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Diseases & Conditions

Restrictive Cardiomyopathy

What is restrictive cardiomyopathy?

Restrictive cardiomyopathy is a condition in which the walls of the lower chambers of the heart (the ventricles) are abnormally rigid and lack the flexibility to expand as the ventricles fill with blood.

The pumping or systolic function of the ventricle may be normal but the diastolic function (the ability of the heart to stretch and fill with blood) is abnormal. Therefore, it is harder for the ventricles to fill with blood, and with time, the heart loses the ability to pump blood properly, because it cannot collect adequate blood to pump forward, leading to heart failure.

What are the symptoms of restrictive cardiomyopathy?

Some people with earlier forms of restrictive cardiomyopathy have no symptoms or only minor symptoms, and live a normal life. Other people develop symptoms, which progress and worsen as heart function worsens.

Symptoms occur at any age and may include:

  • Shortness of breath (at first with exercise; but over time it occurs at rest)
  • Fatigue (feeling overly tired)
  • Inability to exercise
  • Swelling of the legs and feet
  • Weight gain
  • Nausea, bloating, and poor appetite (related to fluid retention)
  • Palpitations (fluttering in the chest due to abnormal heart rhythms)

Less common symptoms:

  • Fainting (caused by irregular heart rhythms, abnormal responses of the blood vessels during exercise, or no cause may be found)
  • Chest pain or pressure (occurs usually with exercise or physical activity, but can also occur with rest or after meals)

What causes restrictive cardiomyopathy?

A restrictive cardiomyopathy is not usually inherited and its cause is often unknown. Known causes may include:

  • Build-up of scar tissue (idiopathic is the most common cause)
  • Build-up of abnormal proteins (amyloidosis) in the heart muscle
  • Chemotherapy or chest exposure to radiation
  • Excess iron (hemochromatosis) in the heart
  • Other systemic diseases (sarcoidosis)
  • Some inherited diseases (such as Fabry's disease) may cause a build-up of abnormal molecules in the heart due to enzyme deficiency

How is restrictive cardiomyopathy diagnosed?

The size of the heart may remain relatively normal with restrictive cardiomyopathy. In some cases, restrictive cardiomyopathy may be confused with constrictive pericarditis, a condition in which the layers of the pericardium (the sac that surrounds the heart) become thickened, calcified, and stiff. Sometimes the heart may thicken, causing the inner capacity of the heart chamber to be smaller.

Restrictive cardiomyopathy is diagnosed based on medical history (your symptoms and family history), physical exam, and tests such as:

  • blood tests
  • electrocardiogram
  • chest X-ray
  • echocardiogram
  • exercise stress test
  • cardiac catheterization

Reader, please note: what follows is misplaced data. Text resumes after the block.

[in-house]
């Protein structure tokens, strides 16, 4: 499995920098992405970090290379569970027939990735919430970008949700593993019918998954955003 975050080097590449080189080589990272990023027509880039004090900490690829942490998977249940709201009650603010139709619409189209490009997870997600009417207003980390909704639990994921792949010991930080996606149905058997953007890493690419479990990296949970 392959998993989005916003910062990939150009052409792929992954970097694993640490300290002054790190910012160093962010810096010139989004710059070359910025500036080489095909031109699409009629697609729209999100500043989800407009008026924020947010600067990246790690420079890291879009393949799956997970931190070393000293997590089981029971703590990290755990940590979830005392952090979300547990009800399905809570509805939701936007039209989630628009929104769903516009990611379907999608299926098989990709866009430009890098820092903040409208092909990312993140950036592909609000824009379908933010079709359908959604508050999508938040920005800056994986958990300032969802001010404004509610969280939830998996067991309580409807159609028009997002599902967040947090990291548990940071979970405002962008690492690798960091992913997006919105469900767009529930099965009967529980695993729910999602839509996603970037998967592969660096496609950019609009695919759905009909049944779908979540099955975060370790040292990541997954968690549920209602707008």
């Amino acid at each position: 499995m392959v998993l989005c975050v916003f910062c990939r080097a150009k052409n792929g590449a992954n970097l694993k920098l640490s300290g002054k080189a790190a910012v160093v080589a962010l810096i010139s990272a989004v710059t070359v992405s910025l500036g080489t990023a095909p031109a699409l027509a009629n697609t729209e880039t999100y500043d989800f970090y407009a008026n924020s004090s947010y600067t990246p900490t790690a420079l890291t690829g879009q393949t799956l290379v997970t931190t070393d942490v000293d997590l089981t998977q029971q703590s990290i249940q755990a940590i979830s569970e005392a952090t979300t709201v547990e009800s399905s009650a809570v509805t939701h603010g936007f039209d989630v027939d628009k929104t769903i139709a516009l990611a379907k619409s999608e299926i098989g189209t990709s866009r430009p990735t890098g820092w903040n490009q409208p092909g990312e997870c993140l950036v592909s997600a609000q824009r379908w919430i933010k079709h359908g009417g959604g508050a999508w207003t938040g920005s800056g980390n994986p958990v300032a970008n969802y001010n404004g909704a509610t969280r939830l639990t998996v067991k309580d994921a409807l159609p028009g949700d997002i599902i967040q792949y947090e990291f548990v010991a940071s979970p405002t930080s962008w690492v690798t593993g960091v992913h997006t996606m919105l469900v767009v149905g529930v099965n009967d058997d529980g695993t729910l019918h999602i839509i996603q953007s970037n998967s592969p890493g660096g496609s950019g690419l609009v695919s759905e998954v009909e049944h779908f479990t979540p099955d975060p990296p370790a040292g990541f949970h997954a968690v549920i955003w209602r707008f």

• CT scan
  • MRI
  • radionuclide studies (Multigated Acquisition Scan)

A myocardial biopsy occasionally is done to determine the cause of cardiomyopathy, particularly to detect specific proteins or abnormal substances in the body. During a myocardial biopsy, a small tissue sample is taken from the heart and examined under a microscope to evaluate the cause of symptoms.

How is restrictive cardiomyopathy treated?

Treatment of this condition is difficult. Treatment is usually focused on treating the cause of this condition. There are specific treatments for some conditions, but may be focused on delaying disease progression. Doctors recommend lifestyle changes and medications to treat heart failure signs and symptoms.

What lifestyle changes are recommended?

Diet. Once you have symptoms such as shortness of breath or fatigue, you should restrict your intake of salt (sodium) to 2,000 mg per day. Follow this diet even when your symptoms are well controlled.

Exercise. Your doctor will tell you if you may exercise or not. While exercise is generally good for the heart, people with this form of cardiomyopathy may experience fatigue and shortness of breath, even with minimal exertion. Therefore, experts recommend that you take frequent breaks, exercise at a time of day where you have the most energy and start slow, gradually building up strength and endurance. Heavy weight lifting is not recommended.

What medications are used?

Often, medications are used to treat symptoms and prevent further complications. To manage heart failure, some people may improve by taking a beta-blocker and angiotensin-converting enzyme (ACE) inhibitor. If symptoms occur, diuretics, and aldosterone receptor inhibitors may be added. If you have an arrhythmia, your doctor may prescribe a medication to control your heart rate or lessen the occurrence of arrhythmia. Therapy may also be given to treat certain conditions, such as sarcoidosis, amyloidosis, and hemochromatosis. Your doctor will discuss what medications are best for you.

What are the surgical options?

In some cases, if the condition is severe, a heart transplant may be considered.

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Can't find the health information you’re looking for?

This information is provided by the Cleveland Clinic and is not intended to replace the medical advice of your doctor or health care provider. Please consult your health care provider for advice about a specific medical condition. This document was last reviewed on: 9/9/2009...#12900